We did find the time to go and try some new Indian food in Gangnam (Baba India) and man is that place one of the best I've had in Seoul. After that we wandered over to Coex Mall to just walk around and stumbled across the Boardgame Cafe - one of the most unique places I've seen.

It's a little coffee shop of sorts - coffees, smoothies, etc. But also has a menu for board games. While 85% of it seemed to be games in Korean (obviously) there were quite a few that were pretty entertaining.

My competitive partner in crime and I discovered a game called Blockus where you have to try and out 'strategerize' the other person and limit them from making moves with blocks. Quite entertaining if you have the patience and a competitive nature ;)

Anyway, I highly recommend this place. Although it will run you about 3,700won per hour per person just to play the games, it is worth it. Did I mention that its directly across from the (fake*) Apple Store? mmmm Apple.

*It's an authorized apple retailer store. It has everything Apple would have, but Apple is not yet officially in Korea. Sad. Koreans don't know what they're missing.

Friday, August 08, 2008

Visa Extension - Because I Just Can't Get Enough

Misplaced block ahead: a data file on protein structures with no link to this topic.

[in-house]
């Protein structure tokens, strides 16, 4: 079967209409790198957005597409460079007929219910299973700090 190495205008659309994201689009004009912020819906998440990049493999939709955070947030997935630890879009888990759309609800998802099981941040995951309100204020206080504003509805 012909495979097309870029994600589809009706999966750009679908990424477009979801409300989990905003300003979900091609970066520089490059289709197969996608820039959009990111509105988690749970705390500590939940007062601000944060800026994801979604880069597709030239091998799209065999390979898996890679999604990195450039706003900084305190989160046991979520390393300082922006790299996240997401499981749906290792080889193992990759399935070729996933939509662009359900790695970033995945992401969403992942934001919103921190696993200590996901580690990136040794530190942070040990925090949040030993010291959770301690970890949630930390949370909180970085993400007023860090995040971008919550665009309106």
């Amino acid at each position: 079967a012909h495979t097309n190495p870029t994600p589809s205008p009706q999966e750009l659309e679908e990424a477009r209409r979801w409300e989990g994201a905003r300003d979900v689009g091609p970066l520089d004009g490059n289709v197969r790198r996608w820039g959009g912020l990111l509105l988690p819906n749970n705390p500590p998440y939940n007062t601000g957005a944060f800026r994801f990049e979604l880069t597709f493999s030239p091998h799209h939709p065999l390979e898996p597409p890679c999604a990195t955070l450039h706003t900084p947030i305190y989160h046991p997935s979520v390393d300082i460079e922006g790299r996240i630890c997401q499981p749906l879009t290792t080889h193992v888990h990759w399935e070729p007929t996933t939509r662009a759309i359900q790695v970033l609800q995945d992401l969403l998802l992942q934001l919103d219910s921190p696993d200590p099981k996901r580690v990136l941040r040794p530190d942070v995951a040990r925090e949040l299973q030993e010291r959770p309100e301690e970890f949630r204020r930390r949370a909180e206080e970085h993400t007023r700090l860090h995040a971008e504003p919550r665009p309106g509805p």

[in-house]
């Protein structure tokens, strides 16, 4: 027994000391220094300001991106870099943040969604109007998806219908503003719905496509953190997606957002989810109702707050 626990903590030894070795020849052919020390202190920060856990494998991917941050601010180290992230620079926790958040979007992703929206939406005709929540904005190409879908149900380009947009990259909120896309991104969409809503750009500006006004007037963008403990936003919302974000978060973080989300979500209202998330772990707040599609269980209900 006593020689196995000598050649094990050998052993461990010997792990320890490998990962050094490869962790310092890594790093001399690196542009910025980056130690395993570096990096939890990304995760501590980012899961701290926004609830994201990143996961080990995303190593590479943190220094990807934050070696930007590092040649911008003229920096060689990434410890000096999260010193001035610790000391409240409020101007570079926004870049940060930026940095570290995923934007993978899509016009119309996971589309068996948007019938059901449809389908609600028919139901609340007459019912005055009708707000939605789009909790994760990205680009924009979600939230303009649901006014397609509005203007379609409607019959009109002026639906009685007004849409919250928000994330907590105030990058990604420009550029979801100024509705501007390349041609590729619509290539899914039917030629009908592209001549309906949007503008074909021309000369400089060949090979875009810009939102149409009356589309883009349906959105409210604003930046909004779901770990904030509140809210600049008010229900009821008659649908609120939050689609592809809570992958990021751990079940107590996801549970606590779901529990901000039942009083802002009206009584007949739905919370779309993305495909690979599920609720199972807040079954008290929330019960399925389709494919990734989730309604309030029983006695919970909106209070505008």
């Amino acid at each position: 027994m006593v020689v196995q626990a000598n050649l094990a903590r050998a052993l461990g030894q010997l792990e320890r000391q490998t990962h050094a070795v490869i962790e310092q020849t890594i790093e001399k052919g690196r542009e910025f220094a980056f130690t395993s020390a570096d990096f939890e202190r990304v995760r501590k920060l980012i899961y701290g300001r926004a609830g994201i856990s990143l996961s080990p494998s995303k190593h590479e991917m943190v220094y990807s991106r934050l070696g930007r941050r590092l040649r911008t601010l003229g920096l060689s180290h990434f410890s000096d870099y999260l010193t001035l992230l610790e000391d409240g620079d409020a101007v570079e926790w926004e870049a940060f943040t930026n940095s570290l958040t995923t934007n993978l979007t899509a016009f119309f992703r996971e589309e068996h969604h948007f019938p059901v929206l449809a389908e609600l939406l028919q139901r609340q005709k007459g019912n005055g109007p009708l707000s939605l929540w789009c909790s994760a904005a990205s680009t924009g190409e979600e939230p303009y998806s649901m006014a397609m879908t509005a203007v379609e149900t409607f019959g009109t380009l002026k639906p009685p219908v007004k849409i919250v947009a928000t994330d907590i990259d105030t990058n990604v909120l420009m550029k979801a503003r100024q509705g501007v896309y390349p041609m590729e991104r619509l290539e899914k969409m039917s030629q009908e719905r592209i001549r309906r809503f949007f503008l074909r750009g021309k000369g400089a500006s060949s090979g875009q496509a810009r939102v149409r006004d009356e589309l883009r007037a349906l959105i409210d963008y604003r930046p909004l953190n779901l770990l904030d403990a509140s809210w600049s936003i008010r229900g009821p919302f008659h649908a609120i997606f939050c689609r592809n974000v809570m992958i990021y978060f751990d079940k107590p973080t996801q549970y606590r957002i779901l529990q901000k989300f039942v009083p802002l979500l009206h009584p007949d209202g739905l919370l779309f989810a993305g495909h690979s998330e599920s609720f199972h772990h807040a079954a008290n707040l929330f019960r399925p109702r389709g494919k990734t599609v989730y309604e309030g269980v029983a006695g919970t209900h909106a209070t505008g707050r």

A few months ago I decided that 12 months here just isn't enough. The money is really nice, the people are great, there are SO many things to do in this country, and really - the US economy is so bad these days that there really isn't any real reason to go home.

My visa ends August 9, my contract ends August 16th, and my alien card expires August 23rd. I will be extending until December 5. The process is entirely different now than it was a year ago apparently, so I've jumped through a bunch of hoops so far. The new Korean President decided to change the requirements for anyone trying to teach in Korea starting January 2008 - so here's what to expect if you are looking to teach OR even if you just want to extend:

- Once you've been hired, or you've agreed to extend you'll need a signed contract from the school (hasn't changed)
- A physical is required including a clean drug test, and an AIDS test (new)